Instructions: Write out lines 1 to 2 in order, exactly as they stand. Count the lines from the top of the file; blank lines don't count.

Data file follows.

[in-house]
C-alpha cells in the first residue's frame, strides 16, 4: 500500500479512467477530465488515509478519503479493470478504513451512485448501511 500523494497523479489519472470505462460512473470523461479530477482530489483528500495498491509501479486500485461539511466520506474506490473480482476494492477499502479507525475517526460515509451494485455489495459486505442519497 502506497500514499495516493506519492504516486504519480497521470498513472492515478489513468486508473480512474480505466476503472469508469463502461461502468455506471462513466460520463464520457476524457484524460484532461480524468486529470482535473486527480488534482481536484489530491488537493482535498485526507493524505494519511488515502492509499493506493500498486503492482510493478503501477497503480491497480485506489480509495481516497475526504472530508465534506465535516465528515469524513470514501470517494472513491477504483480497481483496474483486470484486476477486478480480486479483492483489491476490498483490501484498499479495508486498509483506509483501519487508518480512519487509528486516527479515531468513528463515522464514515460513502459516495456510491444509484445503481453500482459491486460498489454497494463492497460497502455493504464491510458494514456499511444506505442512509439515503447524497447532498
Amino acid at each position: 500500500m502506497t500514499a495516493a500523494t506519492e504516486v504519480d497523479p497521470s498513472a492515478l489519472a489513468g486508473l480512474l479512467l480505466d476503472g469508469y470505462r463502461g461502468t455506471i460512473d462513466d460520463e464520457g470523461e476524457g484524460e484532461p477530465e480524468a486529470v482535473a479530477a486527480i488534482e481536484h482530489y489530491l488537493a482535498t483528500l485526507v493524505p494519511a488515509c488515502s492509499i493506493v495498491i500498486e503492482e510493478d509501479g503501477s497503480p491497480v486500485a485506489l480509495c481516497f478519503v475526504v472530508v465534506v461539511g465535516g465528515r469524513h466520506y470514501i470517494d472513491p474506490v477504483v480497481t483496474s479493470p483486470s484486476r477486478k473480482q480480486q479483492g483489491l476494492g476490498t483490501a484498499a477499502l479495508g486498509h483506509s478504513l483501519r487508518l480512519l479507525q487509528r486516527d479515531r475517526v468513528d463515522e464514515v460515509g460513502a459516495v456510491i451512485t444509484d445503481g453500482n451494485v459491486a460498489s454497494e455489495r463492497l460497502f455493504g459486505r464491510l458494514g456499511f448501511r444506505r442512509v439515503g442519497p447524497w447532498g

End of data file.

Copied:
[in-house]
C-alpha cells in the first residue's frame, strides 16, 4: 500500500479512467477530465488515509478519503479493470478504513451512485448501511 500523494497523479489519472470505462460512473470523461479530477482530489483528500495498491509501479486500485461539511466520506474506490473480482476494492477499502479507525475517526460515509451494485455489495459486505442519497 502506497500514499495516493506519492504516486504519480497521470498513472492515478489513468486508473480512474480505466476503472469508469463502461461502468455506471462513466460520463464520457476524457484524460484532461480524468486529470482535473486527480488534482481536484489530491488537493482535498485526507493524505494519511488515502492509499493506493500498486503492482510493478503501477497503480491497480485506489480509495481516497475526504472530508465534506465535516465528515469524513470514501470517494472513491477504483480497481483496474483486470484486476477486478480480486479483492483489491476490498483490501484498499479495508486498509483506509483501519487508518480512519487509528486516527479515531468513528463515522464514515460513502459516495456510491444509484445503481453500482459491486460498489454497494463492497460497502455493504464491510458494514456499511444506505442512509439515503447524497447532498